David Hicks wrote Norms and Nobility near the beginning of his career as a teacher and administrator. Ten years later, although he still believes the ideas found in the book are valuable, he would change a few things: to distinguish more between the opinions of the ancients, rather than generalizing their thoughts on education; to recognize the work of other modern educational theorists such as Mortimer Adler; to try harder to find a proper place for science topics in the classical school; and bring to the forefront the idea that the teacher, rather than the curriculum, needs to be the focus of reform.
(Note to self: the idea that he would change some things makes this a very important preface to read-- a new lens through which to see his original writing.)
Many American educators have looked for a classical paideia (the process of educating humans into their 'true form', ie., virtue), and these ideas are found rather than invented. A rich context in which to put knowledge is to ask, "What should one do?"
This question elicits not only knowledge, but wisdom, and it draws the interest of the student into any subject, no matter how obscure or far removed from his day-to-day concerns.
Mr. Hicks' book differs from other modern education theorists' writings in that it honestly confronts the idea of dogma in education. Other theorists propose that the end of education is to master thinking skills and understand basic ideas in the intellectual tradition (Western or otherwise), but:
The aims of education... must express, not just ideas, but norms, tending to make young people not only rational, but noble. For this reason I have differed from many modern writers on education by insisting upon the necessity of dogma, by attempting to circumscribe the use of skepticism and analysis, and by emphasizing the role of teachers as what Edwin deLattre calls "practitioners of the art of learning."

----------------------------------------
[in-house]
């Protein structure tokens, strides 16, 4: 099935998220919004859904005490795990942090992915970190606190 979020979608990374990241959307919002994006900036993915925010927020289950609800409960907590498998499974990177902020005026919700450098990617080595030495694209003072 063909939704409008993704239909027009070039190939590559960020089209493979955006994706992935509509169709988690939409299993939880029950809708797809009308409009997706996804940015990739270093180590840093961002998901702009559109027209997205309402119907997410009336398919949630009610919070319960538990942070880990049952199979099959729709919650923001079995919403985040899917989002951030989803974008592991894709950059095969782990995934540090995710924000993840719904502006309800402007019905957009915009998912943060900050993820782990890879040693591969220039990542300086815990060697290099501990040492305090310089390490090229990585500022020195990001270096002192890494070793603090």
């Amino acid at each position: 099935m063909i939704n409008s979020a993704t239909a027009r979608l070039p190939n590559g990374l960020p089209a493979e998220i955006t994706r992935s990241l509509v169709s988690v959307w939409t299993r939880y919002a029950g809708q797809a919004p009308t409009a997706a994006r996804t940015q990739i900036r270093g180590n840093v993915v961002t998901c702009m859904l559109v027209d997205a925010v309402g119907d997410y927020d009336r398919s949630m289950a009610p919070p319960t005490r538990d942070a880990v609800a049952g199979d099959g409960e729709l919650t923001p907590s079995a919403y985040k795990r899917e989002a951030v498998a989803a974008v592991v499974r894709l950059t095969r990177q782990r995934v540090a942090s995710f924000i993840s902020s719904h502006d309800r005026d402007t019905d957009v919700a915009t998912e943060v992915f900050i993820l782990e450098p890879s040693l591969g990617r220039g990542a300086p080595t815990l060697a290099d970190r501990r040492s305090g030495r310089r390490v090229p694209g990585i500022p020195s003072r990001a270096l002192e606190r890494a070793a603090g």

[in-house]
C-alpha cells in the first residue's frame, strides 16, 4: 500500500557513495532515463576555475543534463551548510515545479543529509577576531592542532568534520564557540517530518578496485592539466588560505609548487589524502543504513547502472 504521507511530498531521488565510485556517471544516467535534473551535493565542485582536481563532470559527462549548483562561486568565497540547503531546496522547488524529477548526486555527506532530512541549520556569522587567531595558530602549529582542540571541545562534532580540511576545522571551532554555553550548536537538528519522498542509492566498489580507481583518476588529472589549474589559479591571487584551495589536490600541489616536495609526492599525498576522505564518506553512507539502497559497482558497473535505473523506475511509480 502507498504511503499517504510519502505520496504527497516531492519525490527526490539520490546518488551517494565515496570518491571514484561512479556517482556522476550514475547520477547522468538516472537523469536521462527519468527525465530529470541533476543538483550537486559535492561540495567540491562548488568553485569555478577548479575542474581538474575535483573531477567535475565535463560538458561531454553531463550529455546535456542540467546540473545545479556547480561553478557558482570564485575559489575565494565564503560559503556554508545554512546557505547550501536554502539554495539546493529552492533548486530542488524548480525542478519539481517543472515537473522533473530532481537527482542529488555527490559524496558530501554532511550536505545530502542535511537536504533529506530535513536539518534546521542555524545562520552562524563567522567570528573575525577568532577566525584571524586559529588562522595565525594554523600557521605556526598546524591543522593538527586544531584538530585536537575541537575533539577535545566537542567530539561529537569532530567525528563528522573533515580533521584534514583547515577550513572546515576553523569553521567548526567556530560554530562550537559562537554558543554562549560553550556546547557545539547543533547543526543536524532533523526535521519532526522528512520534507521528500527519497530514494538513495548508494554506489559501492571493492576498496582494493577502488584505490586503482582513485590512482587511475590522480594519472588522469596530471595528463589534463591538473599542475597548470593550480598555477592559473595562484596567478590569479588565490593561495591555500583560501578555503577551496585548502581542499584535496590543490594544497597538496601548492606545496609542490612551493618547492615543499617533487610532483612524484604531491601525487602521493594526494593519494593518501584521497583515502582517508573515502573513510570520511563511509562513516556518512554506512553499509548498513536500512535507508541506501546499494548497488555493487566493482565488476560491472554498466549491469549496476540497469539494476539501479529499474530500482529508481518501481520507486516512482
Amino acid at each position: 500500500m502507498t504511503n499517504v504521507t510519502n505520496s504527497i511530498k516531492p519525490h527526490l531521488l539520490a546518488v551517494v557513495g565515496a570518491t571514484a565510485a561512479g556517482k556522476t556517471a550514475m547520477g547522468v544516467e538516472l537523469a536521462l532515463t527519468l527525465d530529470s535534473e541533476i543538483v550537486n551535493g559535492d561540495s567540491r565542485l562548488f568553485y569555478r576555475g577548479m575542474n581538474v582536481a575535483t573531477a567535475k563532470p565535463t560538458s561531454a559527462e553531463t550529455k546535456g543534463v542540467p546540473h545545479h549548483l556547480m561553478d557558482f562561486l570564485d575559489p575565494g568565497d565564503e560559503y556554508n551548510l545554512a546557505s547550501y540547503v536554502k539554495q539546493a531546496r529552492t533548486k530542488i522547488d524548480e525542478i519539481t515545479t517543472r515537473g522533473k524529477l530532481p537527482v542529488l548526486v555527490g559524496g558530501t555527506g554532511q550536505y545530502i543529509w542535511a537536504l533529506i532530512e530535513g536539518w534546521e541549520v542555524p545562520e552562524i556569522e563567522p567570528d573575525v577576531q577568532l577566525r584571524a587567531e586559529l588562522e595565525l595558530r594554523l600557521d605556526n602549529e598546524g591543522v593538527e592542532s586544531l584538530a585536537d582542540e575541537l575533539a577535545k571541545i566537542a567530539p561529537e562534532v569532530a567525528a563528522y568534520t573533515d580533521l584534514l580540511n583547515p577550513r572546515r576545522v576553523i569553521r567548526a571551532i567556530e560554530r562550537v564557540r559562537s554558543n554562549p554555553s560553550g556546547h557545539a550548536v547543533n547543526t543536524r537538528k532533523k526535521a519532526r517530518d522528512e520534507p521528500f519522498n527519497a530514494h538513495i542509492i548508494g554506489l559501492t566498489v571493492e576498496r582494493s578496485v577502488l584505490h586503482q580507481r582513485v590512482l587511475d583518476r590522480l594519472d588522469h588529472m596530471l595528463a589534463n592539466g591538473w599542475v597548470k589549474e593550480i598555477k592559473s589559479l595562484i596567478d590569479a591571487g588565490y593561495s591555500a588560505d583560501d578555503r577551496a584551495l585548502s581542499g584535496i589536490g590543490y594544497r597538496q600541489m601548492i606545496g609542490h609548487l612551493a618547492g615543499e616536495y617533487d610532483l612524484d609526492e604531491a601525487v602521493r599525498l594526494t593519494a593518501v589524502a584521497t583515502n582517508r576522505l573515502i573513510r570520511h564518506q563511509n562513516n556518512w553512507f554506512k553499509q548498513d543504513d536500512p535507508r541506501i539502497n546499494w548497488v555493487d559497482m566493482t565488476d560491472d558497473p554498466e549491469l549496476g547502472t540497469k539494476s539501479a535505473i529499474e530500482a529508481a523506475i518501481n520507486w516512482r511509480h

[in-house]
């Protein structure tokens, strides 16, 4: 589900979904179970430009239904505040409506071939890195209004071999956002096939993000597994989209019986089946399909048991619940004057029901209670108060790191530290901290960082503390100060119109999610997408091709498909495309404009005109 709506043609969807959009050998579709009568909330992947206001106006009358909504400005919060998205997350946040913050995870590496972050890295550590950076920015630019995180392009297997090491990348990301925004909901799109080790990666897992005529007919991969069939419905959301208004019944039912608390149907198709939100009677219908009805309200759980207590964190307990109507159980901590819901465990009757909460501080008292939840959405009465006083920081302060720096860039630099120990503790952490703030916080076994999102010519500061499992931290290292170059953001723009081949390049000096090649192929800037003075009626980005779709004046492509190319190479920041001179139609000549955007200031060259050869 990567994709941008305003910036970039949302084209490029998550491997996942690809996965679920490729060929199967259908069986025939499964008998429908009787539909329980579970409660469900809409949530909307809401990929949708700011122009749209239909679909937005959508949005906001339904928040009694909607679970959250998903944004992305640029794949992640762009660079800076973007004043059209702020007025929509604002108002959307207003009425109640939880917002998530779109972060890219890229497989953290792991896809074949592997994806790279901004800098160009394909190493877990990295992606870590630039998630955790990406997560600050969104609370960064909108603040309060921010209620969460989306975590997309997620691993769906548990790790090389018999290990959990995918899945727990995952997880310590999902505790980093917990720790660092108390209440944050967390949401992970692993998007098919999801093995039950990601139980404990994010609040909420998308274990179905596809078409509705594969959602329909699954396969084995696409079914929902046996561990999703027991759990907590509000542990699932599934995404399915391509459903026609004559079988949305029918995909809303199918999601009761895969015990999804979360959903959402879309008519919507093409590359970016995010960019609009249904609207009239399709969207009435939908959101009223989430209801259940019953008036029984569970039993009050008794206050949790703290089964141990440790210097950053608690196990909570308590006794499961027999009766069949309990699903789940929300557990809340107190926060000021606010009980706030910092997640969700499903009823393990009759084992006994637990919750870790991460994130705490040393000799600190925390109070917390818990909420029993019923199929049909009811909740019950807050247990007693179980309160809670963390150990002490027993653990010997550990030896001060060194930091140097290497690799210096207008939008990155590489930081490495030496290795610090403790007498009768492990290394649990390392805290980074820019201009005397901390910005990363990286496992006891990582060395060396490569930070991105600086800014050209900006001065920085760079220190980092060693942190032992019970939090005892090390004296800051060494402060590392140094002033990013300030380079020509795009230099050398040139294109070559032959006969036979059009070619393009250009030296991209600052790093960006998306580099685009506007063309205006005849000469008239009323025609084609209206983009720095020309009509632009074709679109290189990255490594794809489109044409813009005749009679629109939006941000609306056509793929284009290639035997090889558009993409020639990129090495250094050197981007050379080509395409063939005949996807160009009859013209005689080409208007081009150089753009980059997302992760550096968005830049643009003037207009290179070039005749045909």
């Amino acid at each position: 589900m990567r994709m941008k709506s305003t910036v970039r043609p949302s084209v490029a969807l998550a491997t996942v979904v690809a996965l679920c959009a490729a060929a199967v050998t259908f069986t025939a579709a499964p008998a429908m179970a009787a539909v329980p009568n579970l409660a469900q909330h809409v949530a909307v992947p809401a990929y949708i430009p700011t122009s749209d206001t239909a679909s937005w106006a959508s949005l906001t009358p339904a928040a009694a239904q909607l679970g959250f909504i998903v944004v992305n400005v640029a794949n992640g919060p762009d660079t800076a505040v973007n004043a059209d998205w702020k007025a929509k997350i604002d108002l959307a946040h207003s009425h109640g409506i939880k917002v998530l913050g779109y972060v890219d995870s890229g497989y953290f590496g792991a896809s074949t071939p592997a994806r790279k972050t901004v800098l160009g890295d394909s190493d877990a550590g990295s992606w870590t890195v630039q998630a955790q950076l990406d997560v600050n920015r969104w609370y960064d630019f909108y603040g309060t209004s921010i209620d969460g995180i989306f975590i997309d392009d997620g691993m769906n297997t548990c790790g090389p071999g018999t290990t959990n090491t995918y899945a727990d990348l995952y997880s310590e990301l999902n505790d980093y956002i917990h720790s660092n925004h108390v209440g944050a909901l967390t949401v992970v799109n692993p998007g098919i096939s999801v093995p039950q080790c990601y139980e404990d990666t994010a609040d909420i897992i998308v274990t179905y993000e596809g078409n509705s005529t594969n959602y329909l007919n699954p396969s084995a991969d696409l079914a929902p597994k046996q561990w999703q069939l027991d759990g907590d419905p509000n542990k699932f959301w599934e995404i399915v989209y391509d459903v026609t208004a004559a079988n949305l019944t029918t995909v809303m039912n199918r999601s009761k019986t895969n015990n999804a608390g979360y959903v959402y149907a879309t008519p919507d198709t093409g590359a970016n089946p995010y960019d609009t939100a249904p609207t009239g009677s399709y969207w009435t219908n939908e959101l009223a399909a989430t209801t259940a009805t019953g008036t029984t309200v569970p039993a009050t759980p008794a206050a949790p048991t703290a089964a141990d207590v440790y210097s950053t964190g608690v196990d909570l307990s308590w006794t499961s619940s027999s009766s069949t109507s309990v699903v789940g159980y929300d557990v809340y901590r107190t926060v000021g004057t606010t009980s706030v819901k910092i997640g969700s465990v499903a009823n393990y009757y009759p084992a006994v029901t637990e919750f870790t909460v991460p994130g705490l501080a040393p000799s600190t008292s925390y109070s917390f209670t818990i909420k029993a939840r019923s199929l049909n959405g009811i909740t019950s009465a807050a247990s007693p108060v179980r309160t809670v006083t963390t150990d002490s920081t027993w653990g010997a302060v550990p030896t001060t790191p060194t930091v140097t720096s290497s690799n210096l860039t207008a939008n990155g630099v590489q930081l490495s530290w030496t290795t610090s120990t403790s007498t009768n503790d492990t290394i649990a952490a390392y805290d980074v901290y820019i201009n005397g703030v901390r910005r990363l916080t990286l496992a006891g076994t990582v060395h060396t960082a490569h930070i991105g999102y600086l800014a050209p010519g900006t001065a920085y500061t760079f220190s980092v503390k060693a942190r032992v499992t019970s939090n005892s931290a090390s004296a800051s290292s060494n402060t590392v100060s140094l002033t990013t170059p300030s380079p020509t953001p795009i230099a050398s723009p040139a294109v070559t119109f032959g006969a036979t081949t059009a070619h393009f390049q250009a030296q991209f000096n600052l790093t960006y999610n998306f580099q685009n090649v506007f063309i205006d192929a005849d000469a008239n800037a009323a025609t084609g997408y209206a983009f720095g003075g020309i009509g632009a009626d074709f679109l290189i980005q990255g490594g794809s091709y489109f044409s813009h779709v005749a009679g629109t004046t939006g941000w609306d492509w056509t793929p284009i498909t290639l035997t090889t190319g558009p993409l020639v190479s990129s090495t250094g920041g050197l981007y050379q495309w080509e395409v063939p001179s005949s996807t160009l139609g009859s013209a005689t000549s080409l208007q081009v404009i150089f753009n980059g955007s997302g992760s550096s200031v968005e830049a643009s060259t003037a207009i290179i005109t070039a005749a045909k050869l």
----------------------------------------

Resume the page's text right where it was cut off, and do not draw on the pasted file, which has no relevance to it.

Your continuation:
Nowadays, skepticism and analysis are highly regarded tools in the classroom, often the centerpiece of modern education. However, skepticism tends to kill both imagination and acceptance, making it more difficult for students to embrace non-scientific truths (ie., beauty, loyalty, courage) and producing emotional detachment*:
How can science and mathematics remain at the core of the modern curriculum and contribute to man's search for objective truth and self-understanding without imposing a narrow empiricist agenda on the rest of the school? How can we teach science in a way that serves the technological needs of our society and the spiritual needs of our students? These are difficult and urgent questions.
*(Haha, like this emotionally detached blog post. I am just trying so hard to understand what he is saying. Maybe things will loosen up later. And I really like the point he made about skepticism and analysis. Reminds me of that section in Madam How and Lady Why when Charles Kingsley talks about how once Analysis has pulled everything apart, he cannot tell how to put it together again, because he cannot return life to something he has killed. And I like science and trying to prove things wrong and picking things apart, but I agree that we focus on it too much.)